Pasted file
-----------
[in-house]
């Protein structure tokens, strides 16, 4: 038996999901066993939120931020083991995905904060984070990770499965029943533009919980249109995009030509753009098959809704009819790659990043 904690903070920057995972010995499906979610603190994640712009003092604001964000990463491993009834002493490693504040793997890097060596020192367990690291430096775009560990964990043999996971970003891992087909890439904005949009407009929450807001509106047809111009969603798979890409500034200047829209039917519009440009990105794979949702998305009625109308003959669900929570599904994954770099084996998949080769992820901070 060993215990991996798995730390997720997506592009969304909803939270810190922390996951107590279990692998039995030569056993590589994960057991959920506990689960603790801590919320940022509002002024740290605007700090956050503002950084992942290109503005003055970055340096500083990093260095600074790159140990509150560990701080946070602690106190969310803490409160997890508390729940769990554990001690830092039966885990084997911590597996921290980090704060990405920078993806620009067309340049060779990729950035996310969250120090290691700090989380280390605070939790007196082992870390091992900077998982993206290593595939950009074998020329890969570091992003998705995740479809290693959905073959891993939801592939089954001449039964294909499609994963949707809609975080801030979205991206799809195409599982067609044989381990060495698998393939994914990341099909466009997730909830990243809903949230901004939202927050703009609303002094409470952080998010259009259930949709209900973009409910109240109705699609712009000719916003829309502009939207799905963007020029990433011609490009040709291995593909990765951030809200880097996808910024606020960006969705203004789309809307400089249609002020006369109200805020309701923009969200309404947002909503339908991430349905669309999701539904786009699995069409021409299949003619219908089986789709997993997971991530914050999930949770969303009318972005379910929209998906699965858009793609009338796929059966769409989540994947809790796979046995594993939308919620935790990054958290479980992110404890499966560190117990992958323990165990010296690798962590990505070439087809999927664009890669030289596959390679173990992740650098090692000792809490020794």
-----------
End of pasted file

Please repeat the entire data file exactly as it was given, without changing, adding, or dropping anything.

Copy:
[in-house]
């Protein structure tokens, strides 16, 4: 038996999901066993939120931020083991995905904060984070990770499965029943533009919980249109995009030509753009098959809704009819790659990043 904690903070920057995972010995499906979610603190994640712009003092604001964000990463491993009834002493490693504040793997890097060596020192367990690291430096775009560990964990043999996971970003891992087909890439904005949009407009929450807001509106047809111009969603798979890409500034200047829209039917519009440009990105794979949702998305009625109308003959669900929570599904994954770099084996998949080769992820901070 060993215990991996798995730390997720997506592009969304909803939270810190922390996951107590279990692998039995030569056993590589994960057991959920506990689960603790801590919320940022509002002024740290605007700090956050503002950084992942290109503005003055970055340096500083990093260095600074790159140990509150560990701080946070602690106190969310803490409160997890508390729940769990554990001690830092039966885990084997911590597996921290980090704060990405920078993806620009067309340049060779990729950035996310969250120090290691700090989380280390605070939790007196082992870390091992900077998982993206290593595939950009074998020329890969570091992003998705995740479809290693959905073959891993939801592939089954001449039964294909499609994963949707809609975080801030979205991206799809195409599982067609044989381990060495698998393939994914990341099909466009997730909830990243809903949230901004939202927050703009609303002094409470952080998010259009259930949709209900973009409910109240109705699609712009000719916003829309502009939207799905963007020029990433011609490009040709291995593909990765951030809200880097996808910024606020960006969705203004789309809307400089249609002020006369109200805020309701923009969200309404947002909503339908991430349905669309999701539904786009699995069409021409299949003619219908089986789709997993997971991530914050999930949770969303009318972005379910929209998906699965858009793609009338796929059966769409989540994947809790796979046995594993939308919620935790990054958290479980992110404890499966560190117990992958323990165990010296690798962590990505070439087809999927664009890669030289596959390679173990992740650098090692000792809490020794």